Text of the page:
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Clinton shared with the audience the content of a letter he received from Foley shortly after the defeat, asking to use the lame-duck session of Congress to establish the World Trade Organization.
“He was, in short, dying inside, heartbroken, and he still showed up for work,” Clinton said. “He still believed that the purpose of political service was to get the show on the road.”
Former Rep. Norm Dicks, a Washington Democrat who served in the House from 1977 through the end of the 112th Congress, also paid tribute to one of Foley’s crowning legislative achievements — the farm bill system in which federal farm subsidies were linked to the food stamp program, creating an alliance of farm-state and urban lawmakers.
“Bringing these two issues together allowed Tom to build support for both,” Dicks said. “Tom believed in and practiced civility and bipartisanship. His view was that after the elections were over, Democrats and Republicans should work together to deal with the national legislative agenda.”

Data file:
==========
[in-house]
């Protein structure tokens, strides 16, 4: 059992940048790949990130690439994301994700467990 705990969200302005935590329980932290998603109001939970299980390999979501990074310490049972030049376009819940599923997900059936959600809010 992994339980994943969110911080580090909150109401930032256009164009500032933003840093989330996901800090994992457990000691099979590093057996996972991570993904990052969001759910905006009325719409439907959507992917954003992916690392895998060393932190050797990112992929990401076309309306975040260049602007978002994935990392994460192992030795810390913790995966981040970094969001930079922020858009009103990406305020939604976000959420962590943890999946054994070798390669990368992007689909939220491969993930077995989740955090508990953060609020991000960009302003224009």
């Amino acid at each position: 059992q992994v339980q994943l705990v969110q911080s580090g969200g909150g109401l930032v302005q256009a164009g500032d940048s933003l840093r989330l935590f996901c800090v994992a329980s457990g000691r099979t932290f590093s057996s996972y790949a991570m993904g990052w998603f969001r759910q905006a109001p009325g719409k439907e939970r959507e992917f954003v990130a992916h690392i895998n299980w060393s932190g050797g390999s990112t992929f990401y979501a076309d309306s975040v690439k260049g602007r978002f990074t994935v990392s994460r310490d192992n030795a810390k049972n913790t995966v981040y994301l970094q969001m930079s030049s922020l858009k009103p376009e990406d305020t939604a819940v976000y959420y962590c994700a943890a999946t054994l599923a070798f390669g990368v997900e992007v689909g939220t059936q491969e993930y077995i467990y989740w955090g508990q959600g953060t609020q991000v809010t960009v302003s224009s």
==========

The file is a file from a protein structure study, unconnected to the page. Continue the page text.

One of the Republicans with whom Foley worked most closely, former House Minority Leader Robert H. Michel, R-Ill., also paid tribute to his civility.
Michel, who presided when Foley gave his farewell speech to Congress nearly two decades ago, said, “I only hope that the legislators who walk through here day by day will feel his spirit, learn from it, and be humbled by it.
“That’s what I have to say in honor of my dear friend Tom Foley,” he closed, to a resounding round of applause.